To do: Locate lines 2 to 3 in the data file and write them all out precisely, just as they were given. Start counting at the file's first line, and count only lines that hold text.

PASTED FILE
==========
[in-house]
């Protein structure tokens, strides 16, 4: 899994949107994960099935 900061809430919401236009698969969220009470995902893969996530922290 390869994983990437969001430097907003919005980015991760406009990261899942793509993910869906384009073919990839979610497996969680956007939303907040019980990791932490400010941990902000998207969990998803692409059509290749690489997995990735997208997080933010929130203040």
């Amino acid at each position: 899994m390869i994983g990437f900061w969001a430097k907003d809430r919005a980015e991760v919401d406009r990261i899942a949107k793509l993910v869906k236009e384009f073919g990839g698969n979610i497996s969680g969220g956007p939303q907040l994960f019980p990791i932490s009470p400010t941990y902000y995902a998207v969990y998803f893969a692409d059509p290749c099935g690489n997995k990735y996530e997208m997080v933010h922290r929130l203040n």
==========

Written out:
């Protein structure tokens, strides 16, 4: 899994949107994960099935 900061809430919401236009698969969220009470995902893969996530922290 390869994983990437969001430097907003919005980015991760406009990261899942793509993910869906384009073919990839979610497996969680956007939303907040019980990791932490400010941990902000998207969990998803692409059509290749690489997995990735997208997080933010929130203040």
């Amino acid at each position: 899994m390869i994983g990437f900061w969001a430097k907003d809430r919005a980015e991760v919401d406009r990261i899942a949107k793509l993910v869906k236009e384009f073919g990839g698969n979610i497996s969680g969220g956007p939303q907040l994960f019980p990791i932490s009470p400010t941990y902000y995902a998207v969990y998803f893969a692409d059509p290749c099935g690489n997995k990735y996530e997208m997080v933010h922290r929130l203040n």